Children of Andromeda: Lords of the Sea

Were they destined to be enemies? Or to bridge the gap between their two races and bring peace to a world gone mad?

Sentinel Raen knew the intruder needed air, but his body was of a different mind when Cassie clung to him like a limpet and demanded his mouth each time he pulled away. And he discovered he was in no particular hurry to get his captive to the holding cell they'd set up for the human intruders.



Published: 06/2007
Length: EPIC
Word Count: 108,906
Genre: Science Fiction/Futuristic Romance/Paranormal
Rating: Spicy/Erotic
Available formats: PDF, RTF, Epub, HTML, Mobipocket (.prc)


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Children of Andromeda:
Kaitlyn O'Connor


© Copyright by Kaitlyn O'Connor, June 2007
© Cover Art by Jenny Dixon, July 2013
ISBN 978-1-60394-045-0
New Concepts Publishing
Lake Park, GA 31636


This is a work of fiction. All characters, events, and places are of the author's imagination and not to be confused with fact. Any resemblance to living persons or events is merely coincidence.


It was Mark who first noticed the blue glow coming from below. Cassia Pendell was lounging on the deck, more than half asleep and struggling with the exhaustion that seemed it would defy her will to stay awake. They'd headed out before daylight, though, and she was not only not used to being up and stirring about by five AM, she also wasn't used to diving.

As a first date, however, it was definitely unique. It had sounded like something that might be fun. As loathe as she was to admit it, though, she'd been impressed because it seemed like the sort of thing only the rich and famous might indulge in and it was that that had finally swayed her more than the belief that she'd actually enjoy it.

She'd met Mark on an internet dating/mating site. They'd been chatting for weeks before he'd suggested an actual meeting. She'd liked what she'd learned about him in the time they'd been internet dating, but she'd been leery. He was still a stranger. After all the horror stories she'd heard about women meeting psychopaths over the net, she'd been nervous as hell at the prospect of driving to a strange city to meet a man she really didn't know. When he'd suggested that they could go scuba diving with the diving club he belonged to she hadn't been a lot more enthusiastic, even though it removed the danger of being completely alone with him, mostly because she'd never done it before and she didn't like deep water. She hadn't wanted to tell him she was phobic about deep, natural bodies of water, though.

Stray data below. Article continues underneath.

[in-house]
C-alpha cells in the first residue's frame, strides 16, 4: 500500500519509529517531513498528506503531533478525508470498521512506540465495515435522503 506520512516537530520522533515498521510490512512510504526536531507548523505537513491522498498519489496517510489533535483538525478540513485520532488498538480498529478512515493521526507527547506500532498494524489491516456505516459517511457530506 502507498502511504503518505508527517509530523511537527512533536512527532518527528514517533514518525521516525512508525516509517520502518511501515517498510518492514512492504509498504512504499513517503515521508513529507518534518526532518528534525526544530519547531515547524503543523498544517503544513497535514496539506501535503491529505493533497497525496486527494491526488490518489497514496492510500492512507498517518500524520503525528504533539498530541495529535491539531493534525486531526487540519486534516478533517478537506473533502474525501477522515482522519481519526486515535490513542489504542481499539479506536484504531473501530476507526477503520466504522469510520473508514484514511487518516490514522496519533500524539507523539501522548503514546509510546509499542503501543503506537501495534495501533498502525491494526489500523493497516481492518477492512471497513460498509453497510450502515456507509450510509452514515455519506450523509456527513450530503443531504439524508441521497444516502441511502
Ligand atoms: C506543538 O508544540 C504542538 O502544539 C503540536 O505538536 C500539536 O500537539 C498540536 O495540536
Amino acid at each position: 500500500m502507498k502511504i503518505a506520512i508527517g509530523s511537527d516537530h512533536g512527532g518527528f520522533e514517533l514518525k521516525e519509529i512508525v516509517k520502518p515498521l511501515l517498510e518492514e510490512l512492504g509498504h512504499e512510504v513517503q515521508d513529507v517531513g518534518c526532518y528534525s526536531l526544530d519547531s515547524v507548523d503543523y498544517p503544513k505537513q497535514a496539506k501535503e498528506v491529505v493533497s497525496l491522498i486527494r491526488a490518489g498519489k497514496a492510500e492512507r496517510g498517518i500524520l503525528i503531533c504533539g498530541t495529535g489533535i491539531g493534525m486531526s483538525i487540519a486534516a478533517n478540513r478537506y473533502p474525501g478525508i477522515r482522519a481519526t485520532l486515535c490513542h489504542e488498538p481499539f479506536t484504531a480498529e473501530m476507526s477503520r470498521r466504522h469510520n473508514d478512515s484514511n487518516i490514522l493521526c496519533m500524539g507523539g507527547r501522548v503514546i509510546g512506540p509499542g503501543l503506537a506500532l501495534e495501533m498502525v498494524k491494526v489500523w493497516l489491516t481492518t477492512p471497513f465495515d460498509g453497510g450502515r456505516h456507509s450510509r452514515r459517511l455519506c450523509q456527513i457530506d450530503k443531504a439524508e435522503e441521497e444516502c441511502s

He was an amateur diving enthusiast. Exploring the ocean was his favorite pastime, something he did whenever he got the chance. If she couldn't dredge up some interest in it herself, she figured their relationship was doomed before it had really gotten started.

Truthfully, she'd almost called it off right then. She had absolutely no sense of adventure. She didn't like risks, and she especially didn't like taking them. She wasn't 'addicted' to the adrenaline rush of doing something wild and dangerous. She was allergic to it. She didn't like having the hell scared out of her, not when it entailed her taking part in it-watching from a safe distance was alright, but not participating. She preferred being comfortable and safe.

Deep down, she'd accepted right then that they were completely incompatible. She'd refused to acknowledge it, though. She'd convinced herself that it was time she put in the effort to lighten up and live a little-past time, actually. She was nearly thirty two, close enough to feel the chill, anyway. Even if it turned out to be something she hated, she needed to at least give it a try.

She hadn't exactly hated it. She had hated getting up so damned early, but then she wasn't the only one in the group that didn't seem to be at their best that early in the day, or the only one who'd spent the time while the boat was en route to the chosen diving site sleeping. Mark hadn't seemed to take that in bad part, which was a plus in his column.

The boat was big enough and the gulf waters calm enough she hadn't gotten motion sickness or overly frightened. She still didn't like it, but she hadn't disliked it.

Carl Smith, the man who'd founded the scuba diving club, had been patient in instructing her and had stressed safety, which she'd found soothed her uneasiness a great deal.

Despite the fact that she could tell Mark was anxious to strike out on his own, he'd also been patient and solicitous, which had earned him another mark in the good column. He'd 'forgotten' he was supposed to be baby-sitting her a couple of times and darted away, leaving her behind, and he'd also taken off into some dark, creepy places where she'd refused to follow a couple of times, but overall he'd been considerate.

She was still more inclined to think she was just getting used to the idea of deep water diving than actually beginning to like it, but she'd gotten over the first tremors of terror and was able to play off a token enthusiasm when everyone had settled in the boat to eat their lunch and discuss their experiences.

She thought that was mostly because she'd been certain it was over and they would be heading back after they'd eaten.

Mark had proposed they move on to another spot to dive, though-a minus in his column-and although everyone wasn't in total agreement, she was the only one who actually hadn't wanted to. Good manners had compelled her to join the group for a little while in the second dive, but she hadn't stayed down long and had returned to the boat long before the last of the divers had returned.

Mark had been the last.